Rain Shuts Down Santa Anita Racing

Santa Anita officials canceled racing for Jan. 5 after Southern California was hit with the first of a series of rainstorms the previous evening. The Cushion Track synthetic surface, installed at Santa Anita this past summer to replace its main dirt track, has not drained properly despite an extensive renovation project in December, prompting the cancellation.

The track made the decision in the interest of safety after consulting with maintenance personnel, jockeys and horsemen early in the morning, according George Haines, Santa Anita’s general manager. No decision has been made on live racing for the remainder of the weekend.

"We received more than five inches of rain last night," Haines said. "This morning with (track superintendent) Richard Tedesco, Aaron Gryder, and some of the horsemen, we decided that the best course of action was to cancel live racing today."

The Los Angeles area is expected to receive more rain over the weekend. Haines said that they will reevaluate the situation the morning of Jan. 6 and make a decision then on whether to cancel that program as well.

"By closing today, that gives us the chance to save the racetrack for later," said Haines. "We're trying to get the moisture out of it, then reseal it. It’s all about safety for the horses and the riders. This is a new surface, and we want to be cautious."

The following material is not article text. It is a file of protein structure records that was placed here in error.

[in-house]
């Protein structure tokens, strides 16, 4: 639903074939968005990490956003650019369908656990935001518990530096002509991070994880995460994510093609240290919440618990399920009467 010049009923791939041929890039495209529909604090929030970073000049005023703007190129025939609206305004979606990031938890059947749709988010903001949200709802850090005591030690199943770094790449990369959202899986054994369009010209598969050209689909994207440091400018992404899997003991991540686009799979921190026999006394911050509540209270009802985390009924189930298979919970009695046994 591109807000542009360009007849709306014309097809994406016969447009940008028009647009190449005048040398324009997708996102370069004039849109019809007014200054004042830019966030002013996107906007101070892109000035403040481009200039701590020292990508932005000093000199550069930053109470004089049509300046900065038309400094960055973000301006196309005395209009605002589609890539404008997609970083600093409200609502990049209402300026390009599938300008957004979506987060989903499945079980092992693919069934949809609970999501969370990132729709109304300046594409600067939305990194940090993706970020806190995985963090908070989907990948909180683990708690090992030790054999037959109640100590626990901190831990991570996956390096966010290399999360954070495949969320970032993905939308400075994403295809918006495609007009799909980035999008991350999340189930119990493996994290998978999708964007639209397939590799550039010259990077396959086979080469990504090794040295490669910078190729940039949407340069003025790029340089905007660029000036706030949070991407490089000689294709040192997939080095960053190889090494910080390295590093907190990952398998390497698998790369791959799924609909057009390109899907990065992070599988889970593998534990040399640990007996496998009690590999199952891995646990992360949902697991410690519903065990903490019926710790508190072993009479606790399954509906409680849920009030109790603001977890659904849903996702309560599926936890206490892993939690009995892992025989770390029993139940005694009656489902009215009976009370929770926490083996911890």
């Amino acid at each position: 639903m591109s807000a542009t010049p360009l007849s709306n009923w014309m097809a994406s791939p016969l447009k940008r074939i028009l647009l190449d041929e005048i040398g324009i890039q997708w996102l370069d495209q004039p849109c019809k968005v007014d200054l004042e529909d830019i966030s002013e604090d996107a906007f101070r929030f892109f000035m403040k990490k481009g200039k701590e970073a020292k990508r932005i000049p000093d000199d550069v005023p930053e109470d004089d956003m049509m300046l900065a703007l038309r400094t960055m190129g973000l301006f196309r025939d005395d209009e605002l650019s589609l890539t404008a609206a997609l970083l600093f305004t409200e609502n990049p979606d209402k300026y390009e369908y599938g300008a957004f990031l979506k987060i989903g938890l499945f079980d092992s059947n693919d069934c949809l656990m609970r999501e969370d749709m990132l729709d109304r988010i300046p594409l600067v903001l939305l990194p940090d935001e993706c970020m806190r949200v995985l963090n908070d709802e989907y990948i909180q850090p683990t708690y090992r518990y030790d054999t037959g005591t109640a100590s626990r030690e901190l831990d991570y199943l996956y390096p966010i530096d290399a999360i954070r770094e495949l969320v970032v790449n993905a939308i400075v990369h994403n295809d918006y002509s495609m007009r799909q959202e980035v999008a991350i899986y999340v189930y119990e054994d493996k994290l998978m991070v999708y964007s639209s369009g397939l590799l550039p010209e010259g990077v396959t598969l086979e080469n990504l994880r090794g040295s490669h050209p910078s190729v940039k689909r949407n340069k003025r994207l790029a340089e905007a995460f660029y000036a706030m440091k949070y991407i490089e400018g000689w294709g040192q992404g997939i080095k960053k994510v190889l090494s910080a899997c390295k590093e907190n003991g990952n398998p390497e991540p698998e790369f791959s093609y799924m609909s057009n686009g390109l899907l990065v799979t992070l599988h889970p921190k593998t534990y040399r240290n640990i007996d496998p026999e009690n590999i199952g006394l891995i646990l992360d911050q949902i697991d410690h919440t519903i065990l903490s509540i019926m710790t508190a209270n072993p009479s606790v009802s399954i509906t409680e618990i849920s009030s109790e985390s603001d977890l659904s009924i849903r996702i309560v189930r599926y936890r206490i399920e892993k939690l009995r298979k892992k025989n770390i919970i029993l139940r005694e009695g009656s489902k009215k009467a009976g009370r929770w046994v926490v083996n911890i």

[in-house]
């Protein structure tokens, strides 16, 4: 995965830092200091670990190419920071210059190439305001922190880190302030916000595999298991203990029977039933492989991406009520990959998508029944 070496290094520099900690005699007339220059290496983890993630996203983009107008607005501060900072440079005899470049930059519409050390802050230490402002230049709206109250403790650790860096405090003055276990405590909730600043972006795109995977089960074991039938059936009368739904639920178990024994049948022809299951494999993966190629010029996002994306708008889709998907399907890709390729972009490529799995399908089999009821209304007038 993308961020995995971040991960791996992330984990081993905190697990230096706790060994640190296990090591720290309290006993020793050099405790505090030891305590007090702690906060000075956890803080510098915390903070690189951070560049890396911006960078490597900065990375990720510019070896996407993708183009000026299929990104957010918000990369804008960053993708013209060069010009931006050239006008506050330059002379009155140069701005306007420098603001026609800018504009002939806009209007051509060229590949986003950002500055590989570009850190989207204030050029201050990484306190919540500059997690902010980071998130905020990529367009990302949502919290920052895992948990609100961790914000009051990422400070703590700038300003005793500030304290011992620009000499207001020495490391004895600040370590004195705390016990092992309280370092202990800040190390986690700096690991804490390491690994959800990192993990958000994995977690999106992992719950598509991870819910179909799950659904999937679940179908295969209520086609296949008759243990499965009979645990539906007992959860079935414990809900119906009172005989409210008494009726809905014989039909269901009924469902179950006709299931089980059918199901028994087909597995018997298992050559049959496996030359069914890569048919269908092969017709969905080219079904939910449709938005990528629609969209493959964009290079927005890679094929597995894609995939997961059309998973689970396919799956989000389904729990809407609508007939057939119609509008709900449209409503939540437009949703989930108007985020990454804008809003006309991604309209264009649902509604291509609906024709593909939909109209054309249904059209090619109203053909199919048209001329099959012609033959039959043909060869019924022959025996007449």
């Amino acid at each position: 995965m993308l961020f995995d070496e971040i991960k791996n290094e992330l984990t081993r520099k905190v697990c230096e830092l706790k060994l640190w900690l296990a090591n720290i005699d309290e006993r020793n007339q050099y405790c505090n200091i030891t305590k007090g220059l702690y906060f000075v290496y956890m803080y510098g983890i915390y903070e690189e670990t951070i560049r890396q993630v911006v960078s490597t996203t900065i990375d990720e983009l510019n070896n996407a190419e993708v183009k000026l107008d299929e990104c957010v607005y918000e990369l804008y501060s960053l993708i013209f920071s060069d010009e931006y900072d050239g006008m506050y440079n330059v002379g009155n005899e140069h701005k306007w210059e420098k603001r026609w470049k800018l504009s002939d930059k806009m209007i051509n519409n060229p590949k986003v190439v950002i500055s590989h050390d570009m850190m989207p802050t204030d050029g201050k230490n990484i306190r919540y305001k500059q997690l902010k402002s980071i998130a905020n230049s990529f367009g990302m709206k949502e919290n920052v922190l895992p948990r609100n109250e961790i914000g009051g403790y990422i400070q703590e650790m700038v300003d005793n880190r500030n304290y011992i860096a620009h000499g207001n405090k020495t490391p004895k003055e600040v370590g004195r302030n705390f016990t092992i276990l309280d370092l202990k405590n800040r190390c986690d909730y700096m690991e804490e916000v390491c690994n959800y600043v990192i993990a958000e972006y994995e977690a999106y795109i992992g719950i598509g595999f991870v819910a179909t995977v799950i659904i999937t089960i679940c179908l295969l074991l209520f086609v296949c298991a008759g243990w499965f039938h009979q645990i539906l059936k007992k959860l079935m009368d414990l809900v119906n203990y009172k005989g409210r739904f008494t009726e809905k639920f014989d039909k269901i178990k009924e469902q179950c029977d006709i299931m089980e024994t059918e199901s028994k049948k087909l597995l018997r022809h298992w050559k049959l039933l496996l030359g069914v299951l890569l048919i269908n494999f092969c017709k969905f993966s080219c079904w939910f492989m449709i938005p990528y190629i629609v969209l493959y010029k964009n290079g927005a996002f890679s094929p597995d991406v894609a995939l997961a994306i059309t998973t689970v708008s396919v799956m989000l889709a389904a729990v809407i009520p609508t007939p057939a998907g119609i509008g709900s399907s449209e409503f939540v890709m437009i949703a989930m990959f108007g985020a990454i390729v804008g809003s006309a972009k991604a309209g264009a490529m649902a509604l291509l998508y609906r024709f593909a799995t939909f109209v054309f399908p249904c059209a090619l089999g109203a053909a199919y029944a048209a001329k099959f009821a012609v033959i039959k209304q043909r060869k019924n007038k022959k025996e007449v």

Ron Charles, president of Santa Anita, was at Gulfstream Park for meetings Jan. 5. Reached by phone, he echoed Haines' remarks.

"We want to err on the side of caution," Charles said. "We just don't want to take a chance."

Charles said that the worst part of the track appears to be the area around the three-quarter pole.

Santa Anita’s sand-based training track will remain open for workouts. Santa Anita will also be open to the public for simulcast wagering. There is free general admission.

The drainage issue could jeopardize Santa Anita’s 85-day meet, which runs through April 20.

Charles said that Santa Anita officials plan to meet next week to evaluate the track and to decide about approaching the California Horse Racing Board regarding the lost overnight races.

(Originally published at BloodHorse.com.)

About the Author

Tracy Gantz

Tracy Gantz is a freelance writer based in Southern California. She is the Southern California correspondent for The Blood-Horse and a regular contributor to Paint Horse Journal, Paint Racing News, and Appaloosa Journal.

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